In more recent years, sleep has gotten far off schedule, even unscheduled sometimes.  I go to bed early, not always tired, and wake up for one reason or another while still in the wee hours on the clock with the red numbers.  I had a four pill sample of Ambien a long time ago, used them sparingly, but each time however they proved highly effective.  OTC diphenhydramine works as well, with a hangover the next day.  That hints of something chemically causing this which can be corrected in a pharmacological way, as unappealing as that is.  Since I no longer need to keep a work schedule, sleep deprivation, at least to the most restful stages, has not been a handicap and I am still pretty productive in my waking hours.  I wish I felt better and I wish I were less guilty about my naturally haphazard sleeping hours.  If I were incapacitated, I'd seek a sleep lab but since I'm not, the sage expert advice from cyberspace or the NEJM review should suffice.

I am familiar with clinical sleep hygiene advice, which I violate regularly.  I have set times for lights out and no computer screens, which I follow.  The bed is a refuge for reading.  At one time it was a refuge for television but since I got a super screen 55-inch model for My Space, I rarely watch the bedroom 24 incher from bed.  I bought a lounge chair which until recently has gone the way of all flat surfaces in my house.  Now cleared and used and off limits to piling random stuff atop the seat or footrest, I have an alternative to bed in my bedroom, and I'm starting to take advantage of it.  Coffee usually stops at noon or shortly thereafter.  Never drank much alcohol.  A Hot Toddy never served me well as a liquid hypnotic agent.

This summer I started working on keeping the bedroom cooler.  I had bought a room air conditioner as the central air conditioning never cooled the master bedroom as well as the lower rooms of our house.  It made a difference, not only for the ambient comfort but the background sounds seemed useful as white noise.  I have tried binaural sleep sounds, a sleep sound unit with waves or rain, blindfolds to create true darkness.  None are on the standard sleep hygiene suggestions, probably for lack of efficacy.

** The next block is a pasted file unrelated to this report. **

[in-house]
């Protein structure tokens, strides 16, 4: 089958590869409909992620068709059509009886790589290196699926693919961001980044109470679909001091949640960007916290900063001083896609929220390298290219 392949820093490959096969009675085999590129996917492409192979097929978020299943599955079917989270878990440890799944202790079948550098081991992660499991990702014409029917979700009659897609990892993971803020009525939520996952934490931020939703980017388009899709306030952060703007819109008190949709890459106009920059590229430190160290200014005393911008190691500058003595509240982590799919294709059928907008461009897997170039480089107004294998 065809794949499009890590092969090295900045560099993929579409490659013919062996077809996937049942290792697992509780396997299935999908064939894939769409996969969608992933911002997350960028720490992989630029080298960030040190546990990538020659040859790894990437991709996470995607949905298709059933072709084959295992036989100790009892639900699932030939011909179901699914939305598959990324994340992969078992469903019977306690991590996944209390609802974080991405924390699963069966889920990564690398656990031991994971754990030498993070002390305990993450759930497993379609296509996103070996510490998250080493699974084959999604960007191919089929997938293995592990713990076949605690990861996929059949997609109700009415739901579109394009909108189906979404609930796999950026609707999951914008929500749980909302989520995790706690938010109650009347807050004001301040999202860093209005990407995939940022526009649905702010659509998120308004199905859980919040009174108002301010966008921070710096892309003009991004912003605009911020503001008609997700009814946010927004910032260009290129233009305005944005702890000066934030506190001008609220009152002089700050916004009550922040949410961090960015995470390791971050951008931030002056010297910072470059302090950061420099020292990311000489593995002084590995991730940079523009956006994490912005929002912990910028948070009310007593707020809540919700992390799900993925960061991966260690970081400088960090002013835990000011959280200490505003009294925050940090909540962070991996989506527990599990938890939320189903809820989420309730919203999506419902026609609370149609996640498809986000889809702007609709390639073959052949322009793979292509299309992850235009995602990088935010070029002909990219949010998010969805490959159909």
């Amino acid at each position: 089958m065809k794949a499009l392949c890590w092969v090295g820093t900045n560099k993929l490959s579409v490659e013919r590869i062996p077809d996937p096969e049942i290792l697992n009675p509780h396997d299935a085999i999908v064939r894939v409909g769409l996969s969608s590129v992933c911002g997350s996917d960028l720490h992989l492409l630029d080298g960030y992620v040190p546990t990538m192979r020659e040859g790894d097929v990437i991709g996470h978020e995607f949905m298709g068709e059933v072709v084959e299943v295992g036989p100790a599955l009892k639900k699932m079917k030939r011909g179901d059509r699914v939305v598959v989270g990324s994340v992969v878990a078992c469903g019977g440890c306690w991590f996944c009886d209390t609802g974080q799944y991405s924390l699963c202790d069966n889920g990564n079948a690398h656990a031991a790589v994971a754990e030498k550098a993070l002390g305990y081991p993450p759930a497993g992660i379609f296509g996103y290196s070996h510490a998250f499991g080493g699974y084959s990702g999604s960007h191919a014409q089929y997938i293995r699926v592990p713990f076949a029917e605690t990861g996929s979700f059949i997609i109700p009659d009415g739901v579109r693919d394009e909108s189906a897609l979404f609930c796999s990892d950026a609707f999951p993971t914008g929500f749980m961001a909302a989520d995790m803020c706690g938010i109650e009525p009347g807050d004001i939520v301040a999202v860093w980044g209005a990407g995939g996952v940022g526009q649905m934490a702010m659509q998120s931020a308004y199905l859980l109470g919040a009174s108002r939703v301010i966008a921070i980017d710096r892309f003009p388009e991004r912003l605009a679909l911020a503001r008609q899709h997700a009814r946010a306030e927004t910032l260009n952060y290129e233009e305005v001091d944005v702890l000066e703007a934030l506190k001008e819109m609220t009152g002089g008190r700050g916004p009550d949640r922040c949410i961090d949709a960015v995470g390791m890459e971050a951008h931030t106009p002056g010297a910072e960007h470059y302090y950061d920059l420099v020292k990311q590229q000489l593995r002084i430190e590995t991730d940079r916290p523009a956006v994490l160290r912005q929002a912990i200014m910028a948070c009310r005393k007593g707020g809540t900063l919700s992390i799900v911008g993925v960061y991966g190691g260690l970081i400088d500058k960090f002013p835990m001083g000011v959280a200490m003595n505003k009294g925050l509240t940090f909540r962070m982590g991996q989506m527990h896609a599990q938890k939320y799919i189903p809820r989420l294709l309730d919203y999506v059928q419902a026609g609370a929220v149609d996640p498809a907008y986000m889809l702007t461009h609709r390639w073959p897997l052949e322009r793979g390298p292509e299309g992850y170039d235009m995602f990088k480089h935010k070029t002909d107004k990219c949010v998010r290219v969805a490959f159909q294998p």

And the bedding.  Mattress overdue for replacement.  A priority this fall.  Other bedding is fine but down comforter with duvet in the pattern of a black cat tends to be uneven, though warm.

Blue emitting light from screens is everywhere.  My smart phone with internet access is my connection to the world.  I have set a moratorium from 11PM to 5:30 AM which I have maintained with very rare minor lapses.  It may be better to shut the screens down earlier.  And the alarm clock, which I almost never use as either an alarm or as a radio though often as a clock, has those red numbers.  I have tried turning it around or covering the numbers with a washcloth with little discernible benefit.

And there's always Cognitive Behavioral Therapy.  I'm not that desperate.

Image result for sleep hygiene

Monday, November 4, 2019

Storage Rental

One of my more inane monthly expenditures has been a small storage unit.  When first rented following the closure of my office nine years ago, it seemed a necessity.  I had financial records, employment records, books, more office supplies than I could give away, a large photocopier, a tall cherry red bookcase from Ikea, oodles of books.  And then I retired from the job that followed, with contents of desk drawers that belonged to me, not the hospital.  Some $18K in fees later, I am paying monthly to house stuff that I don't want.  The statute of limitations on financial records has lapsed, not that I could find any if requested.  The medical records were stored elsewhere and destroyed when the required storage time elapsed.  It's time to divest of the storage fees.  The only item that I know I want is that bookcase which will house quite a lot of books in my bedroom.

In the meantime, I have emptied most of my home files and made a commitment to myself to clean the basement, partly to have a single storage area in my home and partly for a form of end-of-life planning so my survivors do not have to pay somebody to do this. 

At three boxes a week, I can now see the floor of that storage unit.  Much has gone to shredding.  Office supplies need a home, which for now is two baskets in the lower hall.  My Franklin Planner accumulation has gone to a mixture of shredding and paper recycle.  Diplomas of various types have just come home, a closet to be identified for their indefinite storage.  I remain on schedule for the end of the year.  What to do with the money saved?  It will be something celebratory.

Image result for reybold storage prices corner